“Stillness is vital to the world of the soul. If as you age you become more still, you will discover that stillness can be a great companion. The fragments of your life will have time to unify, and the places where your soul-shelter is wounded or broken will have time to knit and heal. You will be able to return to yourself. In this stillness, you will engage your soul. Many people miss out on themselves completely as they journey through life. They know others, they know places, they know skills, they know their work, but tragically, they do not know themselves at all. Aging can be a lovely time of ripening when you actually meet yourself, indeed maybe for the first time. There are beautiful lines from T. S. Eliot that say:
‘And the end of all our exploring
Will be to arrive where we started
And know the place for the first time.'”
It’s the easiest thing to get inspired on the internet. I open up my email and there are a dozen great newsletters in there, waiting to inspire me. My Google Bookmarks is bursting with links to my favorite blogs. Every time I get on social media I find new things to bookmark, new links to collect, new videos to watch, new stuff to check out. I have so many interests after all — I like music, photography, interior design, books, traveling, technology, etc. So I get easily whipped into a frenzy every time I’m online, thinking to myself, I’ll get to this link one day, and I’ll check out that app another day.
It’s too much for my brain.
In order to rest my brain — and to give myself space and time to really look at and enjoy the things and books and websites I already like — I realise I have to limit the amount of external input that comes in every day. That means not looking at social media for a few days on end. This includes deleting all the social media apps from my phone. No Facebook, no Instagram, no Reddit. And hence no noise. Life is much quieter. I love it.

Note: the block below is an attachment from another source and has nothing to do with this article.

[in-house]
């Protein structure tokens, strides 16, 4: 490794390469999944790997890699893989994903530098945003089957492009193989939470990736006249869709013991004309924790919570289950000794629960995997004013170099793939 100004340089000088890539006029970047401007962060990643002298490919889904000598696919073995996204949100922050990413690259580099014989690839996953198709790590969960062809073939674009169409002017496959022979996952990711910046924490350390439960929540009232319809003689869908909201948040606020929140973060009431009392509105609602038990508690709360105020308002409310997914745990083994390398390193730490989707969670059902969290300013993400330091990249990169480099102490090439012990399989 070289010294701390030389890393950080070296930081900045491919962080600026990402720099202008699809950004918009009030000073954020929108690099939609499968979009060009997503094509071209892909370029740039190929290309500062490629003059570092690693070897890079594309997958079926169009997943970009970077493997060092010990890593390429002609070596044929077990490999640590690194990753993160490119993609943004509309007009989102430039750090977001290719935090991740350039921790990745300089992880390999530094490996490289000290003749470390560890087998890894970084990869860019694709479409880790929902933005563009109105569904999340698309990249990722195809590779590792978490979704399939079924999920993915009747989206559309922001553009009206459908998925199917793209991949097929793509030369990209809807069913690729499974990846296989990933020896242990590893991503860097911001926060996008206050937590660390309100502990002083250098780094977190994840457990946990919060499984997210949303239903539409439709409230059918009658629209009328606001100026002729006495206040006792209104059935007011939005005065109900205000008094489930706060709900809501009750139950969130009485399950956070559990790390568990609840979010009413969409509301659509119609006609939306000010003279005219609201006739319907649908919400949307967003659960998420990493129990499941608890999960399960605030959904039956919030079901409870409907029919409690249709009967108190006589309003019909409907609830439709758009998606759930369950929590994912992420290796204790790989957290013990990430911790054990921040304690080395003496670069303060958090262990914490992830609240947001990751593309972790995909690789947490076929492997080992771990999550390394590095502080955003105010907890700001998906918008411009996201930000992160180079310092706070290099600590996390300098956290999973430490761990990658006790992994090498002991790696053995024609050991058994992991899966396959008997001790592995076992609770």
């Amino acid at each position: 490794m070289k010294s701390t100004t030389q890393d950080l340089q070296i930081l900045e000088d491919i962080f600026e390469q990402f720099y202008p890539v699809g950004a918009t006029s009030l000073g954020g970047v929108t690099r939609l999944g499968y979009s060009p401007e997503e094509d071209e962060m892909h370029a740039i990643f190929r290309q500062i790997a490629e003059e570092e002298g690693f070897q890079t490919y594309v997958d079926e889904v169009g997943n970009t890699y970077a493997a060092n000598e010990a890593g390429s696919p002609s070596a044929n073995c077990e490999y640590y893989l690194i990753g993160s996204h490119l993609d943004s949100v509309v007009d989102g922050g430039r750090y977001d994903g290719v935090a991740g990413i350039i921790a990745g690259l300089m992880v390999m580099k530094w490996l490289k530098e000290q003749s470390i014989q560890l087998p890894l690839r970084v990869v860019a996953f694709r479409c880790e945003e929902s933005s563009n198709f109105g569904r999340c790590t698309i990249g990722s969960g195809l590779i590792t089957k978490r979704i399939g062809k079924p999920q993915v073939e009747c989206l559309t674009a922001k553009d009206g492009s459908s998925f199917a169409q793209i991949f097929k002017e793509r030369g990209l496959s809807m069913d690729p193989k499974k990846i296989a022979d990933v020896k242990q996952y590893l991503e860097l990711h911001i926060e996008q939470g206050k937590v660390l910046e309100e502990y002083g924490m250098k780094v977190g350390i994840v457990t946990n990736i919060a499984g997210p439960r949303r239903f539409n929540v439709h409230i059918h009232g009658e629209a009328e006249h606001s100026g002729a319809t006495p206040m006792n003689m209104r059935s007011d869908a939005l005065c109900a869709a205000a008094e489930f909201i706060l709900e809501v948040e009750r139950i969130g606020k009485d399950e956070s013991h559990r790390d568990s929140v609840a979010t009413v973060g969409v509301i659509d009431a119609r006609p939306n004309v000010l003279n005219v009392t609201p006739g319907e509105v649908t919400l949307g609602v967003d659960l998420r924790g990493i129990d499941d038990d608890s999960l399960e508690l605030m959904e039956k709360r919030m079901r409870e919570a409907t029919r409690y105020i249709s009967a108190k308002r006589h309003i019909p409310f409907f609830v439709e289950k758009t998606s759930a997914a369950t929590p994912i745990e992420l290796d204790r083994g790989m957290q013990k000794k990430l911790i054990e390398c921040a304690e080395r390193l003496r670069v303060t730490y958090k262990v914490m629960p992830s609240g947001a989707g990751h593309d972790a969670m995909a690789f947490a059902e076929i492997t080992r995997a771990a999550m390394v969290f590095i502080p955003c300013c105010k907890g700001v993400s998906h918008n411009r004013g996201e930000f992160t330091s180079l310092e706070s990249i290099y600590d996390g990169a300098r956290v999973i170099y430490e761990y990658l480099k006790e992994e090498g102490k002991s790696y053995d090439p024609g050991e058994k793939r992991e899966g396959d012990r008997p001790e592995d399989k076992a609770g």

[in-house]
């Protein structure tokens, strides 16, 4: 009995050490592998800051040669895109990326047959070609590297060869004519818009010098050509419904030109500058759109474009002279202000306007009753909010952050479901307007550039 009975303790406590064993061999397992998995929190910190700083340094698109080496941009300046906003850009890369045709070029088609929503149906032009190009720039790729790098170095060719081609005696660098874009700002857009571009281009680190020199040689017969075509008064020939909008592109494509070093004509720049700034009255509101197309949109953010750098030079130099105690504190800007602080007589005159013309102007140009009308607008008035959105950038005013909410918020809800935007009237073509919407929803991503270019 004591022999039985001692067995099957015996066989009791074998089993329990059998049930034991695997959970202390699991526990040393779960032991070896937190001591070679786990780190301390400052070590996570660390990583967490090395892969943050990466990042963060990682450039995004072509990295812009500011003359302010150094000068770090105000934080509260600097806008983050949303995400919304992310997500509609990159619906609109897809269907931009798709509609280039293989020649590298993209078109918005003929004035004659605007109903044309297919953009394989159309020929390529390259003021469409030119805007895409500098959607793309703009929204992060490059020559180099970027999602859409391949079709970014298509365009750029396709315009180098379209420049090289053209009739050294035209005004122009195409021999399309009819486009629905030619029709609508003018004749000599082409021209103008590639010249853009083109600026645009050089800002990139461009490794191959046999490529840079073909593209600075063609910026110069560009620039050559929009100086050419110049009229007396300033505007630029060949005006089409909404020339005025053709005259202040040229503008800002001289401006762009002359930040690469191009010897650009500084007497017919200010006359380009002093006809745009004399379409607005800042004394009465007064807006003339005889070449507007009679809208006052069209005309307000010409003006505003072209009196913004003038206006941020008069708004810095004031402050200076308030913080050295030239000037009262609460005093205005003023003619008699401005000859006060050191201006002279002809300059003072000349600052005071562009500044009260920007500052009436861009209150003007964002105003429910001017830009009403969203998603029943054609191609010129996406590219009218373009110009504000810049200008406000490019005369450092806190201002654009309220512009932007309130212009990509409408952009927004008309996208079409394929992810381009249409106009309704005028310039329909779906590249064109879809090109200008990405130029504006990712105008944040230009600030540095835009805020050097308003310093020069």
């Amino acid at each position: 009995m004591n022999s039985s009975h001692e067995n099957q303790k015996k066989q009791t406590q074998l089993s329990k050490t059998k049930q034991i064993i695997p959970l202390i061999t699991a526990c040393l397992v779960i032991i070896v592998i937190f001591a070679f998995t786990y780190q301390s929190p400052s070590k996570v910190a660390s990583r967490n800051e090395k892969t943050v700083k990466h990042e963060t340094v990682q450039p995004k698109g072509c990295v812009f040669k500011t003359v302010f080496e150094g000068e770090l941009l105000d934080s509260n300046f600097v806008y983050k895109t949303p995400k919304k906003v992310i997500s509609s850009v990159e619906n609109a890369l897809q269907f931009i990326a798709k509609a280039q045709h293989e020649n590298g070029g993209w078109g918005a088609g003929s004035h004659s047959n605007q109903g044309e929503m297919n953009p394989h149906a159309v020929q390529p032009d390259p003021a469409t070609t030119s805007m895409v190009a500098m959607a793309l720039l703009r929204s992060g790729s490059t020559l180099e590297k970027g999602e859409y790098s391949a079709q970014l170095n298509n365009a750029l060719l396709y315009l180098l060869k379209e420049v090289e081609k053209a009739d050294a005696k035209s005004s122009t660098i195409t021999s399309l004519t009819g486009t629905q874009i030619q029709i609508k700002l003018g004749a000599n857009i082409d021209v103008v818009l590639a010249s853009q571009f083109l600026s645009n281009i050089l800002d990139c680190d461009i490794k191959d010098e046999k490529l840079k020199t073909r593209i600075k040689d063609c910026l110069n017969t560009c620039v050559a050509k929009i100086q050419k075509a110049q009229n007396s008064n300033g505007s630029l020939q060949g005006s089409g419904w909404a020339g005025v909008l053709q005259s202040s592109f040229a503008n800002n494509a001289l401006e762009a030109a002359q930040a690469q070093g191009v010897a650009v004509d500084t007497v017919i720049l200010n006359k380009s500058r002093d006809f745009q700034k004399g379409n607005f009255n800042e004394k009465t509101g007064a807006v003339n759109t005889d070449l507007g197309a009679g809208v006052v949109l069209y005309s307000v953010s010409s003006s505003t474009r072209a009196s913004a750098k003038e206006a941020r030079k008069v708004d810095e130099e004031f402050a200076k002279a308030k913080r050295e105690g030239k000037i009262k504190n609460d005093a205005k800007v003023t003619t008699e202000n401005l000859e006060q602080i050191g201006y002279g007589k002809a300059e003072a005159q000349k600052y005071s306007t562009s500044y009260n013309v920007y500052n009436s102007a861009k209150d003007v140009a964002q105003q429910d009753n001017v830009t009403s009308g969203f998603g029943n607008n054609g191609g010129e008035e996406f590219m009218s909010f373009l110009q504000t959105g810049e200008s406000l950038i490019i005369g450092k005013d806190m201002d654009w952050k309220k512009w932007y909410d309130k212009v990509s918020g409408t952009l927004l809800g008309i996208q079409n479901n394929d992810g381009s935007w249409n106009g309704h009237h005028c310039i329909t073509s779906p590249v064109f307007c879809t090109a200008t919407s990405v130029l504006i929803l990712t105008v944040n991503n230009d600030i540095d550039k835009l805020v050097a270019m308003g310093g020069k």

It also means not mindlessly web-surfing and holding off on reading blogs and newsletters for a few days. I have serious gripes about social media and I’d love nothing more than to permanently quit them, but I love my blogs and newsletters. Most of them are wonderfully and lovingly maintained by people who truly love making and sharing things on the internet, and I’m inspired by them on a daily basis. But once in awhile, for the sake of giving my brain a rest, doing a short blog/newsletter fast can be beneficial.
So you cut down on the noise and the endless stimulation. Life ironically begins to expand. Suddenly you find that you have quite a bit of extra time.
You can choose to do one of the few things you already really enjoy doing. You can take the time to go deeper. To improving your craft. To demolishing your to-read list. Or you can choose to rest. Do nothing. Either way, the quiet is a welcome respite for your brain.
(I actually would like to further try a full information/technology fast. Maybe for three days or so. I’ll definitely write about it if that ever happens. Haha!)